In the theory of law, a controversy differs from a legal case; while legal cases include all suits, criminal as well as civil, a controversy is a purely civil proceeding.
For example, the Case or Controversy Clause of Article Three of the United States Constitution (Section 2, Clause 1) states that "the judicial Power shall extend ... to Controversies to which the United States shall be a Party". This clause has been deemed to impose a requirement that United States federal courts are not permitted to hear cases that do not pose an actual controversy—that is, an actual dispute between adverse parties which is capable of being resolved by the . In addition to setting out the scope of the jurisdiction of the federal judiciary, it also prohibits courts from issuing advisory opinions, or from hearing cases that are either unripe, meaning that the controversy has not arisen yet, or moot, meaning that the controversy has already been resolved.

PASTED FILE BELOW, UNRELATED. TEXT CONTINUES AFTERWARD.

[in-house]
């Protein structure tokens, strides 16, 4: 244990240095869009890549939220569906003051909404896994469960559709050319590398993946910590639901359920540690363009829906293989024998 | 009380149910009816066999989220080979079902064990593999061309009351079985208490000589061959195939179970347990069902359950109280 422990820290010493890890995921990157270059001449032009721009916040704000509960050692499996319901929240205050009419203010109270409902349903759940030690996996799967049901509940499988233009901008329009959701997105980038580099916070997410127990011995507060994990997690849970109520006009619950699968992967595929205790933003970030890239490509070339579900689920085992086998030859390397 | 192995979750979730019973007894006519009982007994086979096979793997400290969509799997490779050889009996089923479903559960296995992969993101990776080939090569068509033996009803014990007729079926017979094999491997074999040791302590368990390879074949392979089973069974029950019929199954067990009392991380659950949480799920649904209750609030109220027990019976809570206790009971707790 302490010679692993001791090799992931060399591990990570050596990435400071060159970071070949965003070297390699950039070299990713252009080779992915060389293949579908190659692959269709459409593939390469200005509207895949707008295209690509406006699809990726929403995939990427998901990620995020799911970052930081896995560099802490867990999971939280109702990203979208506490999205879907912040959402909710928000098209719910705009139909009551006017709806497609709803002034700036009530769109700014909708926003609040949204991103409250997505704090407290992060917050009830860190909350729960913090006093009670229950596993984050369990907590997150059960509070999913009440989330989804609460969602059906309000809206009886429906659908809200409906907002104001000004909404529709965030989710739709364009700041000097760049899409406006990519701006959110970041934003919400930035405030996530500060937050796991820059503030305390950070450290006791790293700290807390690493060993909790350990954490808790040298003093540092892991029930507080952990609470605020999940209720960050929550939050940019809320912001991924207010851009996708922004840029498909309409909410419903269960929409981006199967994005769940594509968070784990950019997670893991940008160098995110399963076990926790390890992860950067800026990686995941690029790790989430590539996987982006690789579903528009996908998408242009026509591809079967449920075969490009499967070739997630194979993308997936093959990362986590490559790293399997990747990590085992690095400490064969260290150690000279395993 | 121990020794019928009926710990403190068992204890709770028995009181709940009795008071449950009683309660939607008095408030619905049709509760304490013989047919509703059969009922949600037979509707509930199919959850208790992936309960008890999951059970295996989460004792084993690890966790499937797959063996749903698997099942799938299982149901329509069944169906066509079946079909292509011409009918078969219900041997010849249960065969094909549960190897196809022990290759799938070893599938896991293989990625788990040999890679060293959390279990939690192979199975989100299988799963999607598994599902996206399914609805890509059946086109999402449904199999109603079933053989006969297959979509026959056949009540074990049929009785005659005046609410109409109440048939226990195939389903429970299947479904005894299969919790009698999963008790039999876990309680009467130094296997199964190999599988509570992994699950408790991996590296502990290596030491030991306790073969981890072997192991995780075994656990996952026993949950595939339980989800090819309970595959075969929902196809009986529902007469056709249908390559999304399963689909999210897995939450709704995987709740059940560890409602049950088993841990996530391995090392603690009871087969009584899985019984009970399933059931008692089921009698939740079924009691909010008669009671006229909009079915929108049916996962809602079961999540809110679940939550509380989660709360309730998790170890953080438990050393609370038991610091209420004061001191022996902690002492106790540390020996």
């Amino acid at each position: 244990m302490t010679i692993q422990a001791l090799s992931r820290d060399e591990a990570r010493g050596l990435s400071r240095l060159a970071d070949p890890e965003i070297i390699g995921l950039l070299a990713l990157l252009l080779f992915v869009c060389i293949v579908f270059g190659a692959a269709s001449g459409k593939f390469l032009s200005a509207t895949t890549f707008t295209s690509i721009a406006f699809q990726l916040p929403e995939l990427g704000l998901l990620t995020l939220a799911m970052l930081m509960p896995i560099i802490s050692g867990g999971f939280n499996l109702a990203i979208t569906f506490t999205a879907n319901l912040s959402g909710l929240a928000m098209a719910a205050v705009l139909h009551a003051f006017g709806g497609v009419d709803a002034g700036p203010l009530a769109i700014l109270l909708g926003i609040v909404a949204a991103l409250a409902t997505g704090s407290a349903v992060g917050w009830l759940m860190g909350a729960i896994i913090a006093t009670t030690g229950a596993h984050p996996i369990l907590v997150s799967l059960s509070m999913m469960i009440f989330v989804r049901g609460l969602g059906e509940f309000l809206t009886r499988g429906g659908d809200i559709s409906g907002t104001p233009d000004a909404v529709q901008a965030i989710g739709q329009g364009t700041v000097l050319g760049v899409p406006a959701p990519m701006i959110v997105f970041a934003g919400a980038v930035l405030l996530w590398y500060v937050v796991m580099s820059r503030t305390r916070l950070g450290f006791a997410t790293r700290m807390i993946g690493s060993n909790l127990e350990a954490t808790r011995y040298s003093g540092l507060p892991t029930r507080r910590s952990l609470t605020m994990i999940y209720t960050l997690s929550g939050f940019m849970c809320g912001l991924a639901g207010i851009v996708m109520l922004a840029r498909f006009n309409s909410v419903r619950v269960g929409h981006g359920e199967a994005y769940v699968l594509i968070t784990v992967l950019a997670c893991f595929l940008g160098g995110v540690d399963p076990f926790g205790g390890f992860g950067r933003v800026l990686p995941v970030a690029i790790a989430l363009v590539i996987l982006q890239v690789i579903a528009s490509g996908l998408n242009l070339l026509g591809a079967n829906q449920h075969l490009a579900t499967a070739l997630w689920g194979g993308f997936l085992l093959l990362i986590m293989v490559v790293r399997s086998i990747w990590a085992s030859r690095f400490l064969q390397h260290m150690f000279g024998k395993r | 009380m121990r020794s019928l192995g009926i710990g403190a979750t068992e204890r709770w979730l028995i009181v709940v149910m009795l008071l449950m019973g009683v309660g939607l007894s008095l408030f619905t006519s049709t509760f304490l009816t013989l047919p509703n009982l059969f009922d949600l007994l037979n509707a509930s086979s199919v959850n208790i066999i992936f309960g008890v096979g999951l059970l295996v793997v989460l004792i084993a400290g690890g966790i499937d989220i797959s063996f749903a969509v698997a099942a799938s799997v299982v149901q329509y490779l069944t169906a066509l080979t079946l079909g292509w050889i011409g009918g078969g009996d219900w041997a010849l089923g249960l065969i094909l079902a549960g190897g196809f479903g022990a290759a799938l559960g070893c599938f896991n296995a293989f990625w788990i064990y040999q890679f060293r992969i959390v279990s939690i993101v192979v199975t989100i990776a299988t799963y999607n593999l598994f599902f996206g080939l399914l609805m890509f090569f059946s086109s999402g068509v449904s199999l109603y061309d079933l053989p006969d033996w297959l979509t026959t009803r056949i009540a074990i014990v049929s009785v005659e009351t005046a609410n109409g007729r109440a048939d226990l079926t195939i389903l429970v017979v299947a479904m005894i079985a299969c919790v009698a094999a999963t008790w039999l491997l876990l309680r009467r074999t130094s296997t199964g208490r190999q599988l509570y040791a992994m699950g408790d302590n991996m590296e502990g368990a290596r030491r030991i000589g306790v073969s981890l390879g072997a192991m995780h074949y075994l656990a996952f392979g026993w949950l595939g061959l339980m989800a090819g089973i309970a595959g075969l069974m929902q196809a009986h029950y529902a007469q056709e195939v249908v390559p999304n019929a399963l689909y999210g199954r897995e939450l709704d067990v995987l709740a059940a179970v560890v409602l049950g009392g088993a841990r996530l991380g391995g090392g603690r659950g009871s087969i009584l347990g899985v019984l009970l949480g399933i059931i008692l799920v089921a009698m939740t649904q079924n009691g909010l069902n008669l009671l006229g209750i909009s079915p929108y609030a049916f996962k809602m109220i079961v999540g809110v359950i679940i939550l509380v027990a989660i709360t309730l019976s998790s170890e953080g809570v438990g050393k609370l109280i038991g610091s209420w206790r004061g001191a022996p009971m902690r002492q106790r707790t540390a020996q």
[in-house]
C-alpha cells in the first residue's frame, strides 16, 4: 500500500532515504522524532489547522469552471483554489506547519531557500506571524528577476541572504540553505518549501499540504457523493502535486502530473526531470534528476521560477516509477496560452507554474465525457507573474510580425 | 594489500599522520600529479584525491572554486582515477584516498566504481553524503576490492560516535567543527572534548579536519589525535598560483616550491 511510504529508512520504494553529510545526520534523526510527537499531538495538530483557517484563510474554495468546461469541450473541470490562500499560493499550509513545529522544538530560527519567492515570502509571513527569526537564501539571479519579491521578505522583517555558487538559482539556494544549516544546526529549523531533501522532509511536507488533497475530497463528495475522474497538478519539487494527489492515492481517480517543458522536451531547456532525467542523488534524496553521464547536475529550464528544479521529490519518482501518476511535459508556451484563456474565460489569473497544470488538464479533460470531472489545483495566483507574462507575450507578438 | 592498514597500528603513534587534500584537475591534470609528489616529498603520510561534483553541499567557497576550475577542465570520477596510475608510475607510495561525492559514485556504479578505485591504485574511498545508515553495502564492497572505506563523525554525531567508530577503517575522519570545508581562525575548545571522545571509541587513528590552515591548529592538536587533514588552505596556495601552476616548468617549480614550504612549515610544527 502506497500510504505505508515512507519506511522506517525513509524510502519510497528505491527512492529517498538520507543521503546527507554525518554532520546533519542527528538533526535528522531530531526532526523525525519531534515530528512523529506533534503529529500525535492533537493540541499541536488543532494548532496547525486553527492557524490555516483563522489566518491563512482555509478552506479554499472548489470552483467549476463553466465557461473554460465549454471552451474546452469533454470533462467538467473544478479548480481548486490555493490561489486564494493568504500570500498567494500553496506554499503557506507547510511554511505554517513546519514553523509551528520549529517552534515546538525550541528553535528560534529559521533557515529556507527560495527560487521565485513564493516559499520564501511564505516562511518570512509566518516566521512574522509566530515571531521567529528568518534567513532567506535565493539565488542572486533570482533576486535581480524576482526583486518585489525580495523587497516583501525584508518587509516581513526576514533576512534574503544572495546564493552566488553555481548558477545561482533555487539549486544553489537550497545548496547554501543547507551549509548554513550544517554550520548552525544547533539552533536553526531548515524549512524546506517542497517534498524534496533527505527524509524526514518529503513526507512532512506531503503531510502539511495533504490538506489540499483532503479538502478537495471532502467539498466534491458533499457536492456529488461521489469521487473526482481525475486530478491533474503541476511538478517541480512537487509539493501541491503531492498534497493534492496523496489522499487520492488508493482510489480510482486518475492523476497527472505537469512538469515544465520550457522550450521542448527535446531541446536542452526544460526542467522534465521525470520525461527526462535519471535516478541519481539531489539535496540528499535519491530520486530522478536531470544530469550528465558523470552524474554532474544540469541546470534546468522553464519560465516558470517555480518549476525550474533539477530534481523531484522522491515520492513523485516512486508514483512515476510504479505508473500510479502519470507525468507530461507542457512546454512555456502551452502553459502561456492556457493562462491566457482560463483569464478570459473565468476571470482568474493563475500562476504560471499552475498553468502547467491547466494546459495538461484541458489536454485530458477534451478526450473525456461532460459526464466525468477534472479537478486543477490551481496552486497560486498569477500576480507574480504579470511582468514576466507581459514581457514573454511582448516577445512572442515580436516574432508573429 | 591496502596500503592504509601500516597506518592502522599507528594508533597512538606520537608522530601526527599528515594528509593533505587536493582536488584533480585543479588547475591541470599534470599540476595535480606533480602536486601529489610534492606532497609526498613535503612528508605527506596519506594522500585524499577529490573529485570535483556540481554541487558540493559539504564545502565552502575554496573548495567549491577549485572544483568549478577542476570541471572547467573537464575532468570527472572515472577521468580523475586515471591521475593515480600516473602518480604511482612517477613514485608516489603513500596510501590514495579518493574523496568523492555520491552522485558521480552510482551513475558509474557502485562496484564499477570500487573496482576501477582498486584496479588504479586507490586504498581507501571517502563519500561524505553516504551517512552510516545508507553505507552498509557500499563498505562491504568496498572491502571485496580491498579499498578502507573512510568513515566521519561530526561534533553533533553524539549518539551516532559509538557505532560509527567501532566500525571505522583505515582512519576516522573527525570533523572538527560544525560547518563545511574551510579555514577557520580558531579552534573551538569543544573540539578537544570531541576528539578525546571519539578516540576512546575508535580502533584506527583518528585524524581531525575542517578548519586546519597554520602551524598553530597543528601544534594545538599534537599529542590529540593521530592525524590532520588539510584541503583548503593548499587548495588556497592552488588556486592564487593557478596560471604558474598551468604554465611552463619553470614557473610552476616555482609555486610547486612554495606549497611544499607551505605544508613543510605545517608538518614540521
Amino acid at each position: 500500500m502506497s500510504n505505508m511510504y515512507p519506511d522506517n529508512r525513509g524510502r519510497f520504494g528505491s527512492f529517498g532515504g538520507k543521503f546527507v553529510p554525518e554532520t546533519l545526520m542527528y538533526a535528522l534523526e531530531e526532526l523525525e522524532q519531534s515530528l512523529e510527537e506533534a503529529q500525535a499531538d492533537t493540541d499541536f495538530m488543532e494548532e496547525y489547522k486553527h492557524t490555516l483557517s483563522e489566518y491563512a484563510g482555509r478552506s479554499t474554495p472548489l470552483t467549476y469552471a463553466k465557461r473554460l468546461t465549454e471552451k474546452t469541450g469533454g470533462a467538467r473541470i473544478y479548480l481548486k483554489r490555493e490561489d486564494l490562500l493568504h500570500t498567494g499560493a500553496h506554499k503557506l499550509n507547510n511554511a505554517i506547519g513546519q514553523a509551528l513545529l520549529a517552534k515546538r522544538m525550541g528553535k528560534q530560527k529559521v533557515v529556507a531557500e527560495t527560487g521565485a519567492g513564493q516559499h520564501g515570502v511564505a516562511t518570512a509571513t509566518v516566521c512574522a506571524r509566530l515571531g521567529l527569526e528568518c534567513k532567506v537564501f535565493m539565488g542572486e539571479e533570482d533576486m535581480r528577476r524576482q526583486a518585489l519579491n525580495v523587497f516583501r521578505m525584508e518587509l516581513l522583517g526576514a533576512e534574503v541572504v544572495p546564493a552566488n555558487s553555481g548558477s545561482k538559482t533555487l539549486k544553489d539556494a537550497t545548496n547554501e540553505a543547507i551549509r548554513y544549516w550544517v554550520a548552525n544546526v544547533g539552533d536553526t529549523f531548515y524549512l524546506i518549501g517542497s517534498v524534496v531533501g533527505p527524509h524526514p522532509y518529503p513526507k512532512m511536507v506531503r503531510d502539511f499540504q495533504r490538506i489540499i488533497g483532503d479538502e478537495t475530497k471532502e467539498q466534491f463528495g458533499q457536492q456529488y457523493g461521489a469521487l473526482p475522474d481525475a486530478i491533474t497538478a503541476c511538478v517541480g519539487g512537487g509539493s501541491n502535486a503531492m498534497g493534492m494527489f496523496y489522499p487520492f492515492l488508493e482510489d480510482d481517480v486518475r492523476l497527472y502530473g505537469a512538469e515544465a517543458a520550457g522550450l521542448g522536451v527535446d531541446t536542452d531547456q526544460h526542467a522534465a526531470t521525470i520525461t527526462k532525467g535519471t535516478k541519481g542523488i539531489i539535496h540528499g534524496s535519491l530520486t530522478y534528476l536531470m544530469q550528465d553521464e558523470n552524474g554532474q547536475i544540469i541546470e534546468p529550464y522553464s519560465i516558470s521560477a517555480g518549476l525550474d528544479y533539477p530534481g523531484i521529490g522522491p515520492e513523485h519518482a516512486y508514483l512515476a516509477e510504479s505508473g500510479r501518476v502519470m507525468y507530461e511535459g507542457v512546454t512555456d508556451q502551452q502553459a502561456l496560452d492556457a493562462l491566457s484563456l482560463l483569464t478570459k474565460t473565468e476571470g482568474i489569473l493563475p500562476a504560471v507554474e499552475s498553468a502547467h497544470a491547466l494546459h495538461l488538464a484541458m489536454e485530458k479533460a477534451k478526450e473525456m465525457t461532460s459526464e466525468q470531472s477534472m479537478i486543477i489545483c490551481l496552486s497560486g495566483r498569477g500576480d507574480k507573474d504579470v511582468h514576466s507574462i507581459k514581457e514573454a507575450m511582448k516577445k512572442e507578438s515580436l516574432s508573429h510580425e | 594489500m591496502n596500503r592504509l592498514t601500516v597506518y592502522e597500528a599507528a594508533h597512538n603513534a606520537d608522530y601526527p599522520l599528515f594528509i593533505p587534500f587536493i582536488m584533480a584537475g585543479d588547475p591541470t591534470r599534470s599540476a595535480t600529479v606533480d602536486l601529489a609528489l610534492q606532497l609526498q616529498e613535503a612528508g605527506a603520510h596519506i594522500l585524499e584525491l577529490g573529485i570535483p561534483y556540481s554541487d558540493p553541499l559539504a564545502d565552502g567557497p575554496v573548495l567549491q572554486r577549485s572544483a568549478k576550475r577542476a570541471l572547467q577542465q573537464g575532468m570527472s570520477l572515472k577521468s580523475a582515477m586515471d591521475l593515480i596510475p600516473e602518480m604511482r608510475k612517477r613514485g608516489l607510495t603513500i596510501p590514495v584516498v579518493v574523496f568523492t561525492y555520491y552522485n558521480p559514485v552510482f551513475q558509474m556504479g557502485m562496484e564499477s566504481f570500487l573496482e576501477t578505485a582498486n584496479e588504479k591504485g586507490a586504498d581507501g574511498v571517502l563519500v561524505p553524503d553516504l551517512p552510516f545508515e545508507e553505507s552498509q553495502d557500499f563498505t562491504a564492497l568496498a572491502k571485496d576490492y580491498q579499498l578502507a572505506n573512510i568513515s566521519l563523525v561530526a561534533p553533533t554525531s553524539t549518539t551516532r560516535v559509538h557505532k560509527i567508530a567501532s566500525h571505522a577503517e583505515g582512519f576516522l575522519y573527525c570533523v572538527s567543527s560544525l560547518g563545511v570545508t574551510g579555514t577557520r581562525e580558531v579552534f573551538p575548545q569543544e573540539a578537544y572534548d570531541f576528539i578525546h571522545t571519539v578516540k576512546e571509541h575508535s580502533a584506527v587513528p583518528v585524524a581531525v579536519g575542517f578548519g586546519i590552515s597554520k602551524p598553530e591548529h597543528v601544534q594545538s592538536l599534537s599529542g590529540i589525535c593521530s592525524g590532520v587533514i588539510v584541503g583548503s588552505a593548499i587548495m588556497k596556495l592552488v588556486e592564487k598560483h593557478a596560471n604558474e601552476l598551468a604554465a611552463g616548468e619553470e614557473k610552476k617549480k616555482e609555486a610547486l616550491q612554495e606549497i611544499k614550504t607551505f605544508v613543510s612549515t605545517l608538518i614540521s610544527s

Read more about this topic: Controversy
Famous quotes containing the words legal and/or controversy:
“We should stop looking to law to provide the final answer.... Law cannot save us from ourselves.... We have to go out and try to accomplish our goals and resolve disagreements by doing what we think is right. That energy and resourcefulness, not millions of legal cubicles, is what was great about America. Let judgment and personal conviction be important again.”
—Philip K. Howard, U.S. lawyer. The Death of Common Sense: How Law Is Suffocating America, pp. 186-87, Random House (1994)
“And therefore, as when there is a controversy in an account, the parties must by their own accord, set up for right Reason, the Reason of some Arbitrator, or Judge, to whose sentence, they will both stand, or their controversy must either come to blows, or be undecided, for want of a right Reason constituted by Nature; so is it also in all debates of what kind soever.”
—Thomas Hobbes (15791688)